Maria Lassnig


Maria Lassnig (Austria) was a painter, sculptor, graphic artist and filmmaker born in Carinthia in 1919. In the 1950s she studied at the Academy of Fine Arts in Vienna and later moved to Paris where she befriended André Breton, Benjamin Péret, and other members of the Surrealist movement. First working in abstraction under the influence of Abstract Expressionism and Art Informel, Lassnig eventually adopted figuration and went on to paint figuratively for the rest of her life, rejecting the academic realist style favoured by the Nazis and finding inspiration in Austrian Expressionism, particularly the work of Egon Schiele and Oskar Kokoschka. She moved to New York in the late 1960s, eventually returning to Austria in 1980 to accept the position of professor of painting at the University of Applied Arts Vienna — the first female in any German-speaking country to hold this position. She served as chair of the department until 1997. Lassnig’s work won her many accolades, including the Grand Austrian State Prize (1988), the Roswitha Haftmann Prize and Rubens Prize (2002), Max Beckmann Prize (2004), Austrian Decoration for Science and Art (2005), and a Golden Lion for Lifetime Achievement from the Venice Biennale (2013). Her works have appeared in solo exhibitions at Stedelijk Museum (2019), MoMA PS1 (2018), and Tate Liverpool (2016), among many others. Lassnig’s work is in the collection of the Centre Pompidou, Kunstmuseum Basel, The Museum of Modern Art, Stedelijk Museum, and the Austrian Film Museum. Lassnig died in Vienna in 2014 at the age of 94. In 2021, friends and confidants Mara Mattushka and Hans Werner Poschauko completed a collection of unfinished Lassnig films, following the artist’s notes, which have been released together with a new publication by the Austrian Film Museum that includes commentary by Carolee Schneemann, Ulrike Ottinger, and others. Maria Lassnig. Film Works can be ordered here. Her films are distributed by Sixpack Film.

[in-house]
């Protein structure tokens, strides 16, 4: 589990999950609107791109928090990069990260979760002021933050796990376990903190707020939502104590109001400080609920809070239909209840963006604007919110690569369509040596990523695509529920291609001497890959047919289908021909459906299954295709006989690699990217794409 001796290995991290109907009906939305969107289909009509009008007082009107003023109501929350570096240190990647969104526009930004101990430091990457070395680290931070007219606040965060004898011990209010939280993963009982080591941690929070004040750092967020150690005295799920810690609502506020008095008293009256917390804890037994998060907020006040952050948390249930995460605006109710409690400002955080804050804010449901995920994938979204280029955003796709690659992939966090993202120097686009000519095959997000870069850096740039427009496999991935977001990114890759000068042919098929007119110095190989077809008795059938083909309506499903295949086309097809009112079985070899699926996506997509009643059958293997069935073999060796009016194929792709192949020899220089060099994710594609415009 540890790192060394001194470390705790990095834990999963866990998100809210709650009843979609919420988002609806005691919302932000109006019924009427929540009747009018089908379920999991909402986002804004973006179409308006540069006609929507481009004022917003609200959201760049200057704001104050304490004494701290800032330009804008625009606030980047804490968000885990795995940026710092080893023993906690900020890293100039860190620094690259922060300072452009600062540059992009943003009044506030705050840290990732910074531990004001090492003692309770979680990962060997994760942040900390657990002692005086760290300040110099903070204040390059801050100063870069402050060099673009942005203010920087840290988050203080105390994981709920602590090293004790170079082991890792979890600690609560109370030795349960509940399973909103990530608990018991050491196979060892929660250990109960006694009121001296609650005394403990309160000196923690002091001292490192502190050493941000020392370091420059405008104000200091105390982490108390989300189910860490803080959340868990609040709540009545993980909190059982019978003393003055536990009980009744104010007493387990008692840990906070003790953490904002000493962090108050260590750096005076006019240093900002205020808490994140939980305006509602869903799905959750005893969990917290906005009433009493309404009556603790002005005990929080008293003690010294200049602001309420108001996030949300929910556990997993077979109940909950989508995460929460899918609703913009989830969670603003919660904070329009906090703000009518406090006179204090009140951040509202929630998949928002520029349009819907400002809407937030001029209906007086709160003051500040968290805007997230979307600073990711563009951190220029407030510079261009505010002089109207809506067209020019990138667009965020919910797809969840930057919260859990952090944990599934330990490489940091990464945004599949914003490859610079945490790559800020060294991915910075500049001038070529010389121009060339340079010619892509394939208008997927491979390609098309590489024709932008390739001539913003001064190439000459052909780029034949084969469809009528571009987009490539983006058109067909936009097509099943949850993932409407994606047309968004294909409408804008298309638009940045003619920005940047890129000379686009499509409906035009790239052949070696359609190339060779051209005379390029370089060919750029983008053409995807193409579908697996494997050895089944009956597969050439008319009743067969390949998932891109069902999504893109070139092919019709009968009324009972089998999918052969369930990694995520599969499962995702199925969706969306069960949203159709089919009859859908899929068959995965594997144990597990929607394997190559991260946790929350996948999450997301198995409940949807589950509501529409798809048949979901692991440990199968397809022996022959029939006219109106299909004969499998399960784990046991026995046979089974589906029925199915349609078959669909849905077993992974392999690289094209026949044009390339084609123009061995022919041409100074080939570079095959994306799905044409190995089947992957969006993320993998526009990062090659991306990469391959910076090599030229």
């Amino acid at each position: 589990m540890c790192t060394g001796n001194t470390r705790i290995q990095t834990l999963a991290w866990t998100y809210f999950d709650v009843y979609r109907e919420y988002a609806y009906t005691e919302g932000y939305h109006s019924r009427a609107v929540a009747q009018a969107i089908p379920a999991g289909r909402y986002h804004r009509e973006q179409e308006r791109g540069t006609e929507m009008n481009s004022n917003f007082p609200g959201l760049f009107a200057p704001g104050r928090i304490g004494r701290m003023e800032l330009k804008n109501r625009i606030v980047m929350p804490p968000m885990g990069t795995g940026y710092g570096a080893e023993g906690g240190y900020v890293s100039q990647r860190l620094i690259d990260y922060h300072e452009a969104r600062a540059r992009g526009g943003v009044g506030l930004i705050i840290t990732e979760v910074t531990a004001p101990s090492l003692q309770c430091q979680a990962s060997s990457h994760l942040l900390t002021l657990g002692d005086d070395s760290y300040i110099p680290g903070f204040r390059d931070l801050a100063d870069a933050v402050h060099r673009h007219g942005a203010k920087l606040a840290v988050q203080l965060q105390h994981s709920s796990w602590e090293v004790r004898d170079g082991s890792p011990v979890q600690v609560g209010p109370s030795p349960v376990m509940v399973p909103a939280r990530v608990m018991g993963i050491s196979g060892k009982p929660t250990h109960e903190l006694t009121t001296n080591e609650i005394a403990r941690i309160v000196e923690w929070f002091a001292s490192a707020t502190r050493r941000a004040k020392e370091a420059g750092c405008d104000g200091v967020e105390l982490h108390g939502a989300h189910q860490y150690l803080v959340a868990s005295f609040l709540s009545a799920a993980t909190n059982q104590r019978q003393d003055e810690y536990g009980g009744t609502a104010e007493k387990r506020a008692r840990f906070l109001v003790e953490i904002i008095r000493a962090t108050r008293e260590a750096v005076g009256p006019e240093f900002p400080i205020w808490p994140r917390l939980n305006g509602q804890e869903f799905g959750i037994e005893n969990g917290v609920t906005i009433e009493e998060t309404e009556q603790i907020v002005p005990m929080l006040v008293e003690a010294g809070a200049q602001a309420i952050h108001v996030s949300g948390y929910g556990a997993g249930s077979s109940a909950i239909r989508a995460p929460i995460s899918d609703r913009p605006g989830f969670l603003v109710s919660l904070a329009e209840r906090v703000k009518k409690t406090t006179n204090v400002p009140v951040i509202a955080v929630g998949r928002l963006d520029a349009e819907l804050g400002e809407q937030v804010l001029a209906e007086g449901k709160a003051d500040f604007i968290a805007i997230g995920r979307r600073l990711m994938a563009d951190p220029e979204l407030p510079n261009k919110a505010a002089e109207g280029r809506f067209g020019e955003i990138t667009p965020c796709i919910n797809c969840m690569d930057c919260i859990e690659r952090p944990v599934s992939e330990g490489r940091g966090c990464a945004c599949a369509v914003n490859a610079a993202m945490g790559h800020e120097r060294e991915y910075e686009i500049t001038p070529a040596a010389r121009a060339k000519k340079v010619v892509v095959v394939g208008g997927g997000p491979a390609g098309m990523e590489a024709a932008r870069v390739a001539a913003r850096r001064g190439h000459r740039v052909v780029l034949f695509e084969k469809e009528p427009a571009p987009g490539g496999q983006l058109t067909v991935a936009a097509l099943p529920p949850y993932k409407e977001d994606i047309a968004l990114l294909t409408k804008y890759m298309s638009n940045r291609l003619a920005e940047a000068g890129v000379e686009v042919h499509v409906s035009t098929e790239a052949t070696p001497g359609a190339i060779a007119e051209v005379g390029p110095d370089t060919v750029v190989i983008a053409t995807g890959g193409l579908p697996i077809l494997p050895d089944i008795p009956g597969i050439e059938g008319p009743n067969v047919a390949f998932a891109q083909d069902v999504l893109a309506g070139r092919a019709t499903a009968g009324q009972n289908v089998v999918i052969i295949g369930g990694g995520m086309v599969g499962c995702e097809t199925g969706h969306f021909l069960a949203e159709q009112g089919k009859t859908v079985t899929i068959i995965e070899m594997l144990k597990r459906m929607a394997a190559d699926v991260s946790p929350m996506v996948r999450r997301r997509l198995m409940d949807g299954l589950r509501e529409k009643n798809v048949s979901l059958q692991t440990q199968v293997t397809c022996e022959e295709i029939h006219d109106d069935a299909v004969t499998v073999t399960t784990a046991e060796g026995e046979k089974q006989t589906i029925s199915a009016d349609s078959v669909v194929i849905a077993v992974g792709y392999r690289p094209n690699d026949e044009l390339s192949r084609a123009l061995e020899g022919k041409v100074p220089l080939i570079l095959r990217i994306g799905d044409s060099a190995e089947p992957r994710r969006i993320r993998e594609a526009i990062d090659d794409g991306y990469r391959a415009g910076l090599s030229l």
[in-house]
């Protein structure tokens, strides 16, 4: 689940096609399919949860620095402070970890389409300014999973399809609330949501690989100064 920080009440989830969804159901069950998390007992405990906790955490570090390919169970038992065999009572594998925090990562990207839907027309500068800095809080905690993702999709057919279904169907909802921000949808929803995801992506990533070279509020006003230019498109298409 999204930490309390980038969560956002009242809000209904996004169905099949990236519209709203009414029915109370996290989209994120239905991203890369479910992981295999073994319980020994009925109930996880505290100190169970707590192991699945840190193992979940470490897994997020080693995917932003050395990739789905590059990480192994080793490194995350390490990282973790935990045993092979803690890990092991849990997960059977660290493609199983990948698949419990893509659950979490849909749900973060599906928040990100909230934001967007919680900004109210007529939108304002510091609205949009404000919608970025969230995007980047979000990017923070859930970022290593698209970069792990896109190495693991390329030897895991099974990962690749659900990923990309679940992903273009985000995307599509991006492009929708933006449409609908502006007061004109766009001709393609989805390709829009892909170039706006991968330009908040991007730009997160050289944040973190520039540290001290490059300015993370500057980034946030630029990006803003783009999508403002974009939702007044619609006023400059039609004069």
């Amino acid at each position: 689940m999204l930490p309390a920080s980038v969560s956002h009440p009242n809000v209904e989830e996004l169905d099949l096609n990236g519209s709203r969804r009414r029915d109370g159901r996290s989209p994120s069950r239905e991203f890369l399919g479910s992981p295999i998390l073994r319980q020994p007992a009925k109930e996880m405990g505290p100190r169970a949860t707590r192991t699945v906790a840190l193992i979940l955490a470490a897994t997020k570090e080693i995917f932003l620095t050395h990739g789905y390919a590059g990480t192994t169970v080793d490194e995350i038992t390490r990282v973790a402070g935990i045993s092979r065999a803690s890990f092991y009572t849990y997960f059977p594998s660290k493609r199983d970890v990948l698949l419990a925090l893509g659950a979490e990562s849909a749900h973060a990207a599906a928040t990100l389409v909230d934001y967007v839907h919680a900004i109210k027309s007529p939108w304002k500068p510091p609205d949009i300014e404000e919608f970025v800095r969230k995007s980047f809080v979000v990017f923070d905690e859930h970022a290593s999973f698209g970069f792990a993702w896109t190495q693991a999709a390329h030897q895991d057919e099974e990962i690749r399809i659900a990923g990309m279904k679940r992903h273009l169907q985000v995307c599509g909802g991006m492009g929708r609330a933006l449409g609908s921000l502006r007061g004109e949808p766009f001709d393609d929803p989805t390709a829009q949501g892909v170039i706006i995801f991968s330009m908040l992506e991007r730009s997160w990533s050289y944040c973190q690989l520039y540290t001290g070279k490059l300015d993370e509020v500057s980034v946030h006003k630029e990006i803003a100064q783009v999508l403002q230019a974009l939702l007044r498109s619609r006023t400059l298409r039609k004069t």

ONLINE SCREENING DATES: May 20 – June 10, 2021

FILMS IN THIS PROGRAM: Kantate (The Ballad of Maria Lassnig), 7.5 min, 1992; Baroque Statues, 15 min, 1970-74

Kantate, 7.5 min, 1992

The world and the people in their comic-tragic confusion, prejudices, and superstitions gave me plenty of material to point my finger at. Imperfection and pain can be overcome with humor. To write articles, dialogues, and songs as a painter was a big adventure, but it also awakened my conscience and a feeling of responsibility, if not before the film then in any case afterwards. – Maria Lassnig

Baroque Statues 15 min, 1970-74

In an associative montage statues of saints in rigid and rapt poses are crosscut with those of real actors until the two can no longer be told apart. Gradually the real bodies break away from the constraints of their wooden models through increasingly improvised dance. A successful act of liberation from convention, which the material celebrates in an ecstasy of multiple exposures and psychedelic colors. – Maya McKechneay


A selection of Maria Lassnig’s letters, read by Nicole Eisenman, Friederike Mayröcker, Precious Okoyomon and others can be found here. All stills, photographs, and artwork courtesy Sixpack Film ©Maria Lassnig Foundation and Sixpack Film. Screening co-presented with Sixpack Film.